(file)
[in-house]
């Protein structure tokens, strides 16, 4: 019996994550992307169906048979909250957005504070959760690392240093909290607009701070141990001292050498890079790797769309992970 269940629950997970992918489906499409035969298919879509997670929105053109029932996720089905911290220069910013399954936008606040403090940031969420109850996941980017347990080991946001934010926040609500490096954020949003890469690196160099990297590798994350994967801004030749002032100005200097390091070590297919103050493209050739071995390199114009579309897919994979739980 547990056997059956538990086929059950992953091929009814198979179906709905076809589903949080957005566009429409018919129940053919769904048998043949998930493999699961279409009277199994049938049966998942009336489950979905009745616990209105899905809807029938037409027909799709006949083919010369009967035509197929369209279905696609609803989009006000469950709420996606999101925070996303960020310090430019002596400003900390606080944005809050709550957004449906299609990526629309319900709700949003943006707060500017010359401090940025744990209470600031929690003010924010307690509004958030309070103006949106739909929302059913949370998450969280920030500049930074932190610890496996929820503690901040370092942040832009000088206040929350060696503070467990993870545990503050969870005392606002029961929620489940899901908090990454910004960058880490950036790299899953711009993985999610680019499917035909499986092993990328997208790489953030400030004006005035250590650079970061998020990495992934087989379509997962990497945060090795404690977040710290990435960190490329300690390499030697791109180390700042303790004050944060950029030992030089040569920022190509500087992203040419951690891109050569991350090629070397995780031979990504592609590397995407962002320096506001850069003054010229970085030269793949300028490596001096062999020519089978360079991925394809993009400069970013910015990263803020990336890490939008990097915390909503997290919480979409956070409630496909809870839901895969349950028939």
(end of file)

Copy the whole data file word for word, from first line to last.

[in-house]
């Protein structure tokens, strides 16, 4: 019996994550992307169906048979909250957005504070959760690392240093909290607009701070141990001292050498890079790797769309992970 269940629950997970992918489906499409035969298919879509997670929105053109029932996720089905911290220069910013399954936008606040403090940031969420109850996941980017347990080991946001934010926040609500490096954020949003890469690196160099990297590798994350994967801004030749002032100005200097390091070590297919103050493209050739071995390199114009579309897919994979739980 547990056997059956538990086929059950992953091929009814198979179906709905076809589903949080957005566009429409018919129940053919769904048998043949998930493999699961279409009277199994049938049966998942009336489950979905009745616990209105899905809807029938037409027909799709006949083919010369009967035509197929369209279905696609609803989009006000469950709420996606999101925070996303960020310090430019002596400003900390606080944005809050709550957004449906299609990526629309319900709700949003943006707060500017010359401090940025744990209470600031929690003010924010307690509004958030309070103006949106739909929302059913949370998450969280920030500049930074932190610890496996929820503690901040370092942040832009000088206040929350060696503070467990993870545990503050969870005392606002029961929620489940899901908090990454910004960058880490950036790299899953711009993985999610680019499917035909499986092993990328997208790489953030400030004006005035250590650079970061998020990495992934087989379509997962990497945060090795404690977040710290990435960190490329300690390499030697791109180390700042303790004050944060950029030992030089040569920022190509500087992203040419951690891109050569991350090629070397995780031979990504592609590397995407962002320096506001850069003054010229970085030269793949300028490596001096062999020519089978360079991925394809993009400069970013910015990263803020990336890490939008990097915390909503997290919480979409956070409630496909809870839901895969349950028939």